The Open: Bob MacIntyre in 'fight and grind' on horror day for Phil Mickelson
Bob MacIntyre was right when he said “two-over-par isn’t horrific” as he reflected on his opening-day’s work in the 149th Open at Royal St George’s.
Horrific was the sort of thing happening to his fellow lefty, Phil Mickelson in the match ahead as the US PGA champion slumped to an 80, leaving him joint-last in the 156-strong field.
It was only the third time he’d failed to break 80 in a PGA Tour-sanctioned event and the first since 2003. The limp effort was also his worst opening round in a major since signing for an 81 in the US Open at Shinnecock Hills.
While there seems little chance of Mickelson being around for the weekend at the venue where he finished joint-second in 2011, MacIntyre still has that first target in his sights.
On a day when the afternoon starters faced tougher conditions as the wind picked up and the temperature dropped, the 24-year-old from Oban found himself three-over at the turn.
Helped by a birdie-2 at the 16th, he came home in one-under to sit in a tie for 91st. It’s not where he wanted to be after the opening circuit, but he certainly wasn’t downbeat afterwards.
“Tee to green I thought I was fairly solid until late on there, when I hit two horrific wedge shots on the last two holes – but got out with pars,” said MacIntrye in offering an initial summary of his day’s work.
“I felt like it was tough. I was looking at the leaderboard and thinking, ‘how am I getting close to six-under par?’ I saw Webb Simpson had a score of four-under this afternoon and that was incredible. I played decent.”
Earlier, MacIntyre had hit a perfect opening tee shot and looked pleased with that before smiling as he walked off the tee to see Justin Rose waiting to play his second shot at the 18th from almost on the first fairway following a wild drive.
The Scot was a fraction away from rolling in a 20-footer for a birdie to start. “I thought that was in,” he admitted.
He didn’t really threaten the hole with another birdie chance, this time from 15 feet, at the second before holing a downhill tester for a par at the short third. Bogeys at the fourth, eighth and ninth then left him on the backfoot.
“I was just trying to work myself into a golf tournament rather than out of a golf tournament. Two over par isn’t horrific. I’m not out of it. It’s a start, that’s the way I see it,” he said.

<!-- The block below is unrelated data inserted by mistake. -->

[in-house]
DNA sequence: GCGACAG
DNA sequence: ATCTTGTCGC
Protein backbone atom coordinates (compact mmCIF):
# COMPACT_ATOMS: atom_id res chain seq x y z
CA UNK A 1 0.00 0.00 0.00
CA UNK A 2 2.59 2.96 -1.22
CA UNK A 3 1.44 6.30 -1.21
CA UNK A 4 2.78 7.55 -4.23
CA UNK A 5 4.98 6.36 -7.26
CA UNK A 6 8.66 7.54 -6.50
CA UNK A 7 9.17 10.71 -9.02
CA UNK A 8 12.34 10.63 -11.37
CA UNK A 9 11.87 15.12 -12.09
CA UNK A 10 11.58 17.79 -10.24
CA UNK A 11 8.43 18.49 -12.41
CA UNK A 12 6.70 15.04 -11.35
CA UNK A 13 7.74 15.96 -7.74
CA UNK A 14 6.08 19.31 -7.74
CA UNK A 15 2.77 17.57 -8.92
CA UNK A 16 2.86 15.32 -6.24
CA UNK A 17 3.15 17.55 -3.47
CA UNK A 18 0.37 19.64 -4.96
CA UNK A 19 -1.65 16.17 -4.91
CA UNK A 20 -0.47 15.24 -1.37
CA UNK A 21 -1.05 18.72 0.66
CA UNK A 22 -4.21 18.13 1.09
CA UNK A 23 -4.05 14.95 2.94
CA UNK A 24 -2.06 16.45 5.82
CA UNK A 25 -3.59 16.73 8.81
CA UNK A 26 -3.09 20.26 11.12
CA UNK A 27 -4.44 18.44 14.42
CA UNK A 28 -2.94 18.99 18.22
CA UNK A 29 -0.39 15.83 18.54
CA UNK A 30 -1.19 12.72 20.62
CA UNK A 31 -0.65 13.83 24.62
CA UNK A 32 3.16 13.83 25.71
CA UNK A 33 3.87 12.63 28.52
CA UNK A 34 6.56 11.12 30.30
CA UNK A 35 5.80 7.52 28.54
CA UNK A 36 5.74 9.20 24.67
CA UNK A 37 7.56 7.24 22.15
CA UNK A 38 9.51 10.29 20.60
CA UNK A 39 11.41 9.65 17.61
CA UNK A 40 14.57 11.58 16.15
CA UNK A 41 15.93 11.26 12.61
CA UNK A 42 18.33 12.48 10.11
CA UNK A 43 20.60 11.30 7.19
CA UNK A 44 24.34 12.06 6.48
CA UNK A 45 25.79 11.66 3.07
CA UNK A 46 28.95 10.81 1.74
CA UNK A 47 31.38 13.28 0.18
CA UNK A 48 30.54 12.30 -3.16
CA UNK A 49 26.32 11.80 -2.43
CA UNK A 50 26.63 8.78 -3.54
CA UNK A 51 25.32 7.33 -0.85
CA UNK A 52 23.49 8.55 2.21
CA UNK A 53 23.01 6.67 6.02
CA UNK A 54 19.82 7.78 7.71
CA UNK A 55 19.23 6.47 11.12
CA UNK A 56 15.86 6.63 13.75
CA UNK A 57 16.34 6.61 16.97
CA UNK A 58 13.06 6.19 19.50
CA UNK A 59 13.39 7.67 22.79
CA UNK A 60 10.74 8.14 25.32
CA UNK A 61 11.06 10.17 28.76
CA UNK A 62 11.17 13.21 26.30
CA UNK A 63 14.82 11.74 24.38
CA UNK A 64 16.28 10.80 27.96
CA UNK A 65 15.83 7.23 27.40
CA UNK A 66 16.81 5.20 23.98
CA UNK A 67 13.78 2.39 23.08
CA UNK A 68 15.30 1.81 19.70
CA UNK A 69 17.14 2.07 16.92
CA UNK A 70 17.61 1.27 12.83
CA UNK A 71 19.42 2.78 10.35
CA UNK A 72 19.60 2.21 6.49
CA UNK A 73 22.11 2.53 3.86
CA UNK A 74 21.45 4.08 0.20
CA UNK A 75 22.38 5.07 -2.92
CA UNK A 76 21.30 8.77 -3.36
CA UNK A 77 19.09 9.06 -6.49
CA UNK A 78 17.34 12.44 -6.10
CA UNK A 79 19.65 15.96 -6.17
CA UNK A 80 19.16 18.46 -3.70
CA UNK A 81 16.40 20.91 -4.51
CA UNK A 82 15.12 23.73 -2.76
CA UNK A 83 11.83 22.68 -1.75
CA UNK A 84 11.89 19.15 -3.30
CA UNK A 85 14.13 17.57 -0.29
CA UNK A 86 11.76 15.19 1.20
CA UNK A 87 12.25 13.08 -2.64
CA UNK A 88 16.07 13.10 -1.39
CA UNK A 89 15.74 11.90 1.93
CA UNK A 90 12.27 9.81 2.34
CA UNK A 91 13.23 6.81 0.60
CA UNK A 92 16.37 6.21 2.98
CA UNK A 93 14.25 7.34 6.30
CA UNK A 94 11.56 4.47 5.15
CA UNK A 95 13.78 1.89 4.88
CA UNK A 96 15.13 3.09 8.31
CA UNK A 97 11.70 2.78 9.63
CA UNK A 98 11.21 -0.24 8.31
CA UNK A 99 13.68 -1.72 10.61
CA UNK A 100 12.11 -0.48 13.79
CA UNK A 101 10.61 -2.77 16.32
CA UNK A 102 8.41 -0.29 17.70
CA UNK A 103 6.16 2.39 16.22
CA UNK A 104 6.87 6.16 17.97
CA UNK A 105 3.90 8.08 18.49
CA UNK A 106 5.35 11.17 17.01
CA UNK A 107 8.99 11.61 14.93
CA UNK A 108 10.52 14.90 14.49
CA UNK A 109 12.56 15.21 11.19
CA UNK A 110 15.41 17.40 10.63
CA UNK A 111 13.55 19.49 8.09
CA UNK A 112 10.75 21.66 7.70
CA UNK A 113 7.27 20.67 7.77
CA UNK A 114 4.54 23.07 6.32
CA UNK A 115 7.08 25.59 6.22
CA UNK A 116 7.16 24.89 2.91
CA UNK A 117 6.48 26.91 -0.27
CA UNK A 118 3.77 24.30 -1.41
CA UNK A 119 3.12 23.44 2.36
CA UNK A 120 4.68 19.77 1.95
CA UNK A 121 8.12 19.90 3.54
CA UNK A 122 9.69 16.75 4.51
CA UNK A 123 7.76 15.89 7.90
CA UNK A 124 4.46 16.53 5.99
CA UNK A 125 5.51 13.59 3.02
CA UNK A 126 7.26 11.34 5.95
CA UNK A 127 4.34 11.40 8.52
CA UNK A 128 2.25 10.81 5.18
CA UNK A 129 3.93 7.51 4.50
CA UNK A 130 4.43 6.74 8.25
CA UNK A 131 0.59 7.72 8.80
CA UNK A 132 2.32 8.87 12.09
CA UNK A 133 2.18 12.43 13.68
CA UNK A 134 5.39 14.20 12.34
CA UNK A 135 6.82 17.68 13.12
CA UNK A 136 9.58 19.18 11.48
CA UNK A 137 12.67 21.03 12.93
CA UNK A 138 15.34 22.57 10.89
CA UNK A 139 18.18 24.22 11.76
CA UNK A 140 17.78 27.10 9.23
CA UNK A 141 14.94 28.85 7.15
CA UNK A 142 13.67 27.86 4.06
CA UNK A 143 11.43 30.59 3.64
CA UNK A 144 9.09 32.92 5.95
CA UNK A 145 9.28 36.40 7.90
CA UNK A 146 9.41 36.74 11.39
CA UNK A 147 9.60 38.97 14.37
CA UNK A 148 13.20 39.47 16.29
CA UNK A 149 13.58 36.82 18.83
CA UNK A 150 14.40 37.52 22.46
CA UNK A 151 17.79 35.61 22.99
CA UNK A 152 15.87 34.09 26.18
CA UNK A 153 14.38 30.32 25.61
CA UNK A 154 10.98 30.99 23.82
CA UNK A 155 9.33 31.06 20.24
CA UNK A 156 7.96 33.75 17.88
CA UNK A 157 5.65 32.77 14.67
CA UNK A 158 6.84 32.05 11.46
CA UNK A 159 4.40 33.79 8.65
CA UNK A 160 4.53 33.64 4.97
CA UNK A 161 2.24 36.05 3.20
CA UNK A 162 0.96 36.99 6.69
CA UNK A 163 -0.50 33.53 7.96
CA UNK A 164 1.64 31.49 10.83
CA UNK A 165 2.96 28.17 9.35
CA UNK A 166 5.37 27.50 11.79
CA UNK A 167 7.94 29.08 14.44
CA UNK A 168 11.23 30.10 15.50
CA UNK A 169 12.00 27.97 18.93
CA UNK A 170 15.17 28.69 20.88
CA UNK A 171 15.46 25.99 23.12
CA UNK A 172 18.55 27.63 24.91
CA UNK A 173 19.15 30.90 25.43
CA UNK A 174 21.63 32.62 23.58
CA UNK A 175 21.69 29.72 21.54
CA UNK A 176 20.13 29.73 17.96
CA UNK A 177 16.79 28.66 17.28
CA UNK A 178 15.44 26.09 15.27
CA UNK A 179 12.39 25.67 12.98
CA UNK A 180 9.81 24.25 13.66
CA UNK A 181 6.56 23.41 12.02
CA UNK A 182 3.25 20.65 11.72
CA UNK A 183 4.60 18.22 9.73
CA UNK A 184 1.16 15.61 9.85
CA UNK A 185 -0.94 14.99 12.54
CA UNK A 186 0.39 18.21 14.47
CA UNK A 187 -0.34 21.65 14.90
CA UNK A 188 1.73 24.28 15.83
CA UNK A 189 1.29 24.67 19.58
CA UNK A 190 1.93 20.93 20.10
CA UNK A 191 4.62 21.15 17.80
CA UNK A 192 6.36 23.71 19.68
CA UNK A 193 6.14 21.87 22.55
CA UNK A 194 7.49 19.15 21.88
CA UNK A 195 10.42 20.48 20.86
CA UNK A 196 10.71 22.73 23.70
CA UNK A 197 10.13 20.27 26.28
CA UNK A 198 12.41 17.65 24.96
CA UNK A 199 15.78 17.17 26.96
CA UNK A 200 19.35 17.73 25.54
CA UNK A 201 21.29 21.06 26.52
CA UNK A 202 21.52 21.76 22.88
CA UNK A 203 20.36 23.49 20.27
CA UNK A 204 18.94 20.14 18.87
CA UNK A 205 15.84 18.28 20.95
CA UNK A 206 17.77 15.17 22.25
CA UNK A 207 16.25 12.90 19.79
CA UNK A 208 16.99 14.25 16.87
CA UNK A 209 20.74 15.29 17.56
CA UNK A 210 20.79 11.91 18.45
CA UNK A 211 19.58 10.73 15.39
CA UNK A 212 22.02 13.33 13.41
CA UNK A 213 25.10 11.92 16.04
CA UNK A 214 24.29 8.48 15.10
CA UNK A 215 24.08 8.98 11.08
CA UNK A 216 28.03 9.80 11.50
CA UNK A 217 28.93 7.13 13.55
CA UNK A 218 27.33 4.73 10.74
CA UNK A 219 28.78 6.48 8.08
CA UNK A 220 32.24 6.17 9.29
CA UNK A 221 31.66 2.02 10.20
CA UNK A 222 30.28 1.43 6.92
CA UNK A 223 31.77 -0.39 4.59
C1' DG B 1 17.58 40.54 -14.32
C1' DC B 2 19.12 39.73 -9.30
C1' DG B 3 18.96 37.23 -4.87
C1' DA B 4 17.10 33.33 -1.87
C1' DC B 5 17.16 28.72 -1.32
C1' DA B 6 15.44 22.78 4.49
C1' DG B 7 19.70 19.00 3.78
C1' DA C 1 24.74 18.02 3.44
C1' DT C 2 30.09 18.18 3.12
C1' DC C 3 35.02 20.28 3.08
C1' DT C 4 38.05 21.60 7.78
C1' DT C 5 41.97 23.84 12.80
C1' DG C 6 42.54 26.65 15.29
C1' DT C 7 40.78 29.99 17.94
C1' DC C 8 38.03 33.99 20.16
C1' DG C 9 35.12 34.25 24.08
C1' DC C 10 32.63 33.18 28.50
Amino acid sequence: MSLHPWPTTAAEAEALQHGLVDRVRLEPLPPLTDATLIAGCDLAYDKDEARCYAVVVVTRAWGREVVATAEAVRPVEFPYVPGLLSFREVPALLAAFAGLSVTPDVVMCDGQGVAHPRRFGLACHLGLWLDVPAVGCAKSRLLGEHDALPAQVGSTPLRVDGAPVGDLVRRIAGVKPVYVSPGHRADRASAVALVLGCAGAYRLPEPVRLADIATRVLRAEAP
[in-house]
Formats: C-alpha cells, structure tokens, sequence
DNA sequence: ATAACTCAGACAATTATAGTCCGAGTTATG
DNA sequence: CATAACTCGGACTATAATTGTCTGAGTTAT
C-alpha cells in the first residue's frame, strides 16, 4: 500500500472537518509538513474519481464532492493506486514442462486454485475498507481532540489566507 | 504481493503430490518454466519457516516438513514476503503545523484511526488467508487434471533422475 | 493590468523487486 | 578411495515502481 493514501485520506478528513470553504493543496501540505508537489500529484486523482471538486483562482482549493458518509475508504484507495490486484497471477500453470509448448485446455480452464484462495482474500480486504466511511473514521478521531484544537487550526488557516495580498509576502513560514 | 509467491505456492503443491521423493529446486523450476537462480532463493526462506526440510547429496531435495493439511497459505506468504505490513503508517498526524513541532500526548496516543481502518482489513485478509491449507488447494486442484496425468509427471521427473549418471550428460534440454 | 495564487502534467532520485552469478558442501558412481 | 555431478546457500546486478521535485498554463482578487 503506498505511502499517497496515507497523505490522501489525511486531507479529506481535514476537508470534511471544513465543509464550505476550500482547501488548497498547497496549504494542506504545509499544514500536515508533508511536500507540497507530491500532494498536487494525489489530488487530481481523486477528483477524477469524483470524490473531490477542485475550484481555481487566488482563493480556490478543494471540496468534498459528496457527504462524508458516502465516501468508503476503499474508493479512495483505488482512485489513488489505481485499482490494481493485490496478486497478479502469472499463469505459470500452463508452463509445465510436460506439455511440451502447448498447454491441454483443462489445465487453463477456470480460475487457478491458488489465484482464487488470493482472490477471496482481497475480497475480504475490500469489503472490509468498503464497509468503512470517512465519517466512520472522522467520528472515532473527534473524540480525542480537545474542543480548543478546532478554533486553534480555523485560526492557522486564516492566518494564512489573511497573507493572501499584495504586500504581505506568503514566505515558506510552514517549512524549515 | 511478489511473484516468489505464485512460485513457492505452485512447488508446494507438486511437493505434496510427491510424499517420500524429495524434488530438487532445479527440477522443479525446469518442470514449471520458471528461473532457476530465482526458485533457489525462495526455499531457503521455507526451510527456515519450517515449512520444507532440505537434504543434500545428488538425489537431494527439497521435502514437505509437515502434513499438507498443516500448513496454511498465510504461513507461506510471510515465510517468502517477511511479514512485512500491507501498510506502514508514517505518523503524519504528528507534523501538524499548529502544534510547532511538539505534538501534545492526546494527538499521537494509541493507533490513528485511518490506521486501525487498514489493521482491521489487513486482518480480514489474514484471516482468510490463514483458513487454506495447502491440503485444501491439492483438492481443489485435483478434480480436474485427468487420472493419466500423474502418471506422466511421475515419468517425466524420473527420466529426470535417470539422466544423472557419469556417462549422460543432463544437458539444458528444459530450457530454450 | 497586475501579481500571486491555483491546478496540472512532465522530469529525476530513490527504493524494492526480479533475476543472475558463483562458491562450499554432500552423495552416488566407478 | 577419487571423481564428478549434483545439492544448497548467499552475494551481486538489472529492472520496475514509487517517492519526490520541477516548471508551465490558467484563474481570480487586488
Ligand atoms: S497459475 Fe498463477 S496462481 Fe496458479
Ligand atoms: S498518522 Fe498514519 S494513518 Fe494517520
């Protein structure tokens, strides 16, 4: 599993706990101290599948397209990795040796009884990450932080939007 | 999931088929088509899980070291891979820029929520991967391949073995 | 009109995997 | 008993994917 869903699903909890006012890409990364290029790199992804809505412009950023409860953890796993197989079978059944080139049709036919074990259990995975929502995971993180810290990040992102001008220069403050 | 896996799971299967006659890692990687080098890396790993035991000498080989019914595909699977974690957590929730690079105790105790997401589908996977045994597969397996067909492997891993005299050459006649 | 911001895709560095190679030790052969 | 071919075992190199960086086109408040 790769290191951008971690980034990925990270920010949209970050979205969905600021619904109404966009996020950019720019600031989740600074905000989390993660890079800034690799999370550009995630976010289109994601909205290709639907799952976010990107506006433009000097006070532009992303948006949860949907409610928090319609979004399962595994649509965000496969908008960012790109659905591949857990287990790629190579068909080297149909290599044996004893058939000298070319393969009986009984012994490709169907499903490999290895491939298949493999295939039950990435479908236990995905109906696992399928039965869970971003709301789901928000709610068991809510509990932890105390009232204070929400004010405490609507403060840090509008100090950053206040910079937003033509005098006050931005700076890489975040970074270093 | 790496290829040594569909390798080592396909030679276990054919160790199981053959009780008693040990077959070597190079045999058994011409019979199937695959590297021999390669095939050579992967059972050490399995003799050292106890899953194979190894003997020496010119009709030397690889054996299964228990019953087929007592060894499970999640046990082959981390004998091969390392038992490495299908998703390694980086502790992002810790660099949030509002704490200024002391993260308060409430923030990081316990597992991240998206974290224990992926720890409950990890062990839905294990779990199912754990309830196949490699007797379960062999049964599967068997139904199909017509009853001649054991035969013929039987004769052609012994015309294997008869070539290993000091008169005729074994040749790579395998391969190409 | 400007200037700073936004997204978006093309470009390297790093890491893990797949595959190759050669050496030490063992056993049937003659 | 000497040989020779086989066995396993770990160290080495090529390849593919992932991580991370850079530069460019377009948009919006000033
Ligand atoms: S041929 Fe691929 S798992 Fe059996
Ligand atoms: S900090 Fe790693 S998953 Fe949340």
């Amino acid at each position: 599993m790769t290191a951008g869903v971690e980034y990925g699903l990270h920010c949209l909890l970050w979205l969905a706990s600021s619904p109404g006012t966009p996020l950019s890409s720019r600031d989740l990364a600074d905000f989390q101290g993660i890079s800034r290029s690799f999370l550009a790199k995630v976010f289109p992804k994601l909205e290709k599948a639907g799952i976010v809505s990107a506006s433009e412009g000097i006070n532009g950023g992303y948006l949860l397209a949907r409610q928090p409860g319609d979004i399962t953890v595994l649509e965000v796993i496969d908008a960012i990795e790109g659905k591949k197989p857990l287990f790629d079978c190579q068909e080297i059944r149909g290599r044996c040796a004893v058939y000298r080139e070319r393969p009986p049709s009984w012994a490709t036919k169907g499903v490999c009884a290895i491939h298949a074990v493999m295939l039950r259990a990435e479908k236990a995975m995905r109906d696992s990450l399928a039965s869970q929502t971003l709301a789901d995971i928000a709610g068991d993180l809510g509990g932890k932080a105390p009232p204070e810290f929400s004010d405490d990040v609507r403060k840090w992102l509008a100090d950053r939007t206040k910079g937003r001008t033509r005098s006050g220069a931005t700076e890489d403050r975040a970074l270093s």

Mainly from playing here in the 2017 Amateur Championship, MacIntyre is pretty familiar with the Kent course, but it was a tough test on this particular occasion.
“I watched some of the golf this morning,” he said of killing time before his 2.59pm tee off alongside American duo Rickie Fowler and Xander Schauffele. “But some of those holes this afternoon, I didn’t have enough ammo in the bag to get there.
“The par-3 11th, I’ve hit the longest iron I’ve got, a 2-iron. And it’s not even close to reaching the pin. I’ve then gone on to 14 and smoked driver, smoked my 4-iron to get pin high. I literally didn’t have any more in the bag.
“I said to Mike [Thomson, his caddie] when I walked off 13 or 14 that I felt like I was playing good – and I was three-over-par. It’s links golf.”
One birdie is always better than none at all. “I made the birdie on the 16th because I made a good putt on the 15th,” he said. “I hadn’t holed a putt. With wind, I struggle with momentum on the greens. If I don’t hole early, I don’t see the lines.
“I almost knocked the one in on the 15th because of rage. I hit a great tee shot and it pitched clean into a bunker. I hacked it out to leave a number and holed the putt out of anger.
“There was nothing going through my head except: hit the putt. Same on the 16th. Just hit it. When I play my best tee to green, I don’t think about one thing. I just swing the club and the ball takes off exactly where I’m aiming it. That’s what I’m trying to get with my putter. Go blank and hit it. I have to get the head switched on right and go again.”
MacIntyre, the sole Scot in the field, has made the cut in all six majors he’s played in, having started that impressive run when tying for sixth on his debut in this event at Portrush two years ago.
“I’m reasonably content,” he stressed. “It wasn’t great at the start, we were misjudging distances, just not playing the right shot into greens at times.
“I had a three-putt early on, as well. But it was blowing an absolute gale out there, more than I thought it was going to be. So two over par, I keep saying it, I’m not out of it. It is what it is.
“You’ve got to hope that it’s going to be the exact same tomorrow, a little bit calmer early on. I mean, it was still blowing this morning. But it was playable.
“You went into the rough downwind, you had no chance. You went into the rough into the wind and you had no chance because you couldn’t get enough club on to it."
He concluded: “I really enjoyed it except for two thins on 17 and 18. It’s a fight and a grind, but I enjoyed every bit.
"I just have to keep playing the way I’m playing. I’m due a good score and keep feeling I’m coming off the course with the worst score I could have. Golf gets that way at times.”